Amy Leschke-Kahle, VP of Performance Acceleration at The Marcus Buckingham Company, discusses the myth of goals.
Have you ever asked yourself why the goals we set last year somehow became virtually irrelevant by about March? Aren't goals supposed to be impermeable in helping us align, get the right work done, and create a means for measuring performance? Wouldn't it be great if goals made all those things happen?
It's not that goals in and of themselves are bad; it's just that we use them badly.
Here are a few things to consider that will reveal how your organization is thinking about goals – and if they are truly achieving what you set out for them to do.
Myth #1: SMART goals are smart
While SMART (Specific Measurable Achievable Realistic Timely) goals were designed to standardize the goal development process, most SMART goals are actually not so smart. Do you have a valid, countable metric that determines success or did you make up a metric so you could check your "M" box? Are you confident that the work can be done in the specified time frame so you have a "T" or did you just guess? SMART often forces us to smoosh our work into a confining framework that often doesn't fit the actual work to be done. Sure, sometimes our work is SMART-worthy in which case we should absolutely use SMART. But let's not make everyone force fit their big chunks of work into a model that only works some of the time.
Myth #2: Everyone should have goals
If something is good for someone – it should be good for everyone, right? If only humans were that simple. Most people perform cycle work. Even highly skilled knowledge workers such as nurses, mechanics, and software engineers often do the same type of work every day. The context may change, but the work itself is doesn't really vary most of the time. So, goals really may not serve them. Why then should people whose work doesn't merit unique projects be forced to make goals?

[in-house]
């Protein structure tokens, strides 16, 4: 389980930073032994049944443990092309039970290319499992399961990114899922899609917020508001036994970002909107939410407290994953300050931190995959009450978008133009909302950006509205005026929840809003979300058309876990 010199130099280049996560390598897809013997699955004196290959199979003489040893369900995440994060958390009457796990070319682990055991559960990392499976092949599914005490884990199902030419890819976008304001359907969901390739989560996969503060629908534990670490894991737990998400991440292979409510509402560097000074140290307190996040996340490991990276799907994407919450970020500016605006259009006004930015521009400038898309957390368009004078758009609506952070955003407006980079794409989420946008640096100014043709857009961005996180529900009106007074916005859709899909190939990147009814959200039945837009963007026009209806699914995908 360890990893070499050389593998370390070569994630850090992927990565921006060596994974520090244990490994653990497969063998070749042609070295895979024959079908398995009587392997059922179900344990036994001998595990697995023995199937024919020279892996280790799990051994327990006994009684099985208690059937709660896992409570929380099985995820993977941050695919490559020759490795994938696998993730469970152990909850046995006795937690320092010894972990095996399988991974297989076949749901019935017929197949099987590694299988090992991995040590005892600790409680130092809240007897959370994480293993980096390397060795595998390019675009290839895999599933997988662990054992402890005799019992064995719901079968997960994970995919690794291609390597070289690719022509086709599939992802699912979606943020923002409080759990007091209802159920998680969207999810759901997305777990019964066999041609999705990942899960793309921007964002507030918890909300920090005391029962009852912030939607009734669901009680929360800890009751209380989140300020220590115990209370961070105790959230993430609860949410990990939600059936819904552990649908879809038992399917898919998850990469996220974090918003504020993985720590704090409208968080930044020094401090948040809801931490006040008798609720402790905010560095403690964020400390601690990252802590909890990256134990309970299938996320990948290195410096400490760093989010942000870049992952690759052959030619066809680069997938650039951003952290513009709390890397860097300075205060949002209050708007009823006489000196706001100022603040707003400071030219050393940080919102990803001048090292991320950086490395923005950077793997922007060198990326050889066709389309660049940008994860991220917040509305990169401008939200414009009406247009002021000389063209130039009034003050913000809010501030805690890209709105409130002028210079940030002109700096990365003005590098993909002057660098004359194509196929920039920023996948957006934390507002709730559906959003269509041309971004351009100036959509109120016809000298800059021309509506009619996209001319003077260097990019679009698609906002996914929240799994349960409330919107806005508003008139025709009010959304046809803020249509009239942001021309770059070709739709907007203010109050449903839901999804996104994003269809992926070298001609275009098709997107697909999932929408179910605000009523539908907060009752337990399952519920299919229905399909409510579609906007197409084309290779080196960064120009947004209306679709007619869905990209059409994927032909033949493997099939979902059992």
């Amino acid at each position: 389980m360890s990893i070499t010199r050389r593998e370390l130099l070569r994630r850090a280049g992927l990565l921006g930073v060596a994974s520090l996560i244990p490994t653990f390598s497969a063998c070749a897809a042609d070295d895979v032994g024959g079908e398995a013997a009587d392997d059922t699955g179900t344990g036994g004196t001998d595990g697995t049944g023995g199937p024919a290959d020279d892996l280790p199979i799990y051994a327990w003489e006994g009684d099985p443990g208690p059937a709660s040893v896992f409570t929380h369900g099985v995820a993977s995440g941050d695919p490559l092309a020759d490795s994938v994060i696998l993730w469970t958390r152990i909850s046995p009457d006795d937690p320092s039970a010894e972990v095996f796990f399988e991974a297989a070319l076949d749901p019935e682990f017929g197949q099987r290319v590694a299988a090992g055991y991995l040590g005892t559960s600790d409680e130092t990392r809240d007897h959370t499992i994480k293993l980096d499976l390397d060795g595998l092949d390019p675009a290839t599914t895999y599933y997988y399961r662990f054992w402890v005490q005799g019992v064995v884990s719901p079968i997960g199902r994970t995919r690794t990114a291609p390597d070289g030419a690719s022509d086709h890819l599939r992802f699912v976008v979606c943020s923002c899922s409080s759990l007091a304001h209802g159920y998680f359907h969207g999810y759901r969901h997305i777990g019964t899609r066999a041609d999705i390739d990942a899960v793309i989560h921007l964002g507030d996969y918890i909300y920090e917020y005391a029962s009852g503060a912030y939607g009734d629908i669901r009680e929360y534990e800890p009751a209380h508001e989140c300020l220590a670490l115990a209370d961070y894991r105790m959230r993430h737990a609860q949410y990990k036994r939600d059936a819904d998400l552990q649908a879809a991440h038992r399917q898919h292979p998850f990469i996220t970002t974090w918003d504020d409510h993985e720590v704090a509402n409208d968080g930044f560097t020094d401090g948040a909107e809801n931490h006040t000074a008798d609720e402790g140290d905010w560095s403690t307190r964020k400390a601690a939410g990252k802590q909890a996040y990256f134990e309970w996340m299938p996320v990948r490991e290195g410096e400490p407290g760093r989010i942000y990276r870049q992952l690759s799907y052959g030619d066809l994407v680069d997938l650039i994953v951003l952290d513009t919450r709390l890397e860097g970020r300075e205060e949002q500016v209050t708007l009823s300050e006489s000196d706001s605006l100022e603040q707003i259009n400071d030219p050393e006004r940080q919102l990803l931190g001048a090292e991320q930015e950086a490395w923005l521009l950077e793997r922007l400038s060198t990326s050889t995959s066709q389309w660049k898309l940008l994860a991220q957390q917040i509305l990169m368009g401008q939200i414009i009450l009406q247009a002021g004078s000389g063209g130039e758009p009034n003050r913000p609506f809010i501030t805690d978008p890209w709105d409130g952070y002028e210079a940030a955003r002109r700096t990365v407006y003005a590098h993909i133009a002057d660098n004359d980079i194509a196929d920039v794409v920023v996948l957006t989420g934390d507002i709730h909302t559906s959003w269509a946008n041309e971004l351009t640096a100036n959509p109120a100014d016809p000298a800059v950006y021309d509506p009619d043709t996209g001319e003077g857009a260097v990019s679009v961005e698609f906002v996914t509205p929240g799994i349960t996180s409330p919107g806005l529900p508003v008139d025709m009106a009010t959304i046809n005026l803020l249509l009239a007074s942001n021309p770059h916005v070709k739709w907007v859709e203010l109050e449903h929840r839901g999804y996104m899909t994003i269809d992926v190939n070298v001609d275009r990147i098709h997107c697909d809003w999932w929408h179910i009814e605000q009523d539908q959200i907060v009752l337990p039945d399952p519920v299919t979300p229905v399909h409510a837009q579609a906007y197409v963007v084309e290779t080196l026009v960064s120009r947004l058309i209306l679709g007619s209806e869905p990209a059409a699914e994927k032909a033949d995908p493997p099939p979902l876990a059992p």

Myth #3: Measuring goals indicates employee performance
The reason many organizations require employees to have goals is because they don't consider what else they could measure. At least goals give us something. But how much of your employee's time at work is spent working on the work outlined in "goals"? And does having more goals really mean more productivity? It's rare an employee's entire job is spent working on super specific, well planned out work. We have three big chunks of our jobs:
- Job responsibilities - when was the last time you looked at your job description?
- Projects – the real "job responsibilities," which we try to use goals to capture
- "Other duties as assigned" – the catch all for everything left off the original description to cover everything else that comes up
Track your time for a week and see how much time you spend on your "goals." I bet it's not much, if at all. You are no different than your employees.
That leaves us in a pickle. In an ideal form, goals are a great way of setting an objective and keeping score. If we don't mandate that everyone has goals, what do we do? Start by thinking about goals this way:
- If someone has SMART goal worthy work, then by all means create a SMART goal. But be wary of mandating that everyone has SMART goals, especially if the model starts to behave less smartly when applied.
- Don't make goals mandatory if goals don't apply to the role. If employees have truly countable work, then count. Don't make up something to do the job of counting that is not needed.
- Work isn't always super specific and perfectly mapped out. Things come up. Projects change. Fires need putting out. If you want to be real about the real world of work, measuring employee performance isn't a job for goals.
All that talk of goals and we still haven't dug into how to create alignment, get the right work done nor measure performance. If you are curious about approaches beyond goals, read Performance Myths: Do Goals Get Work Done?
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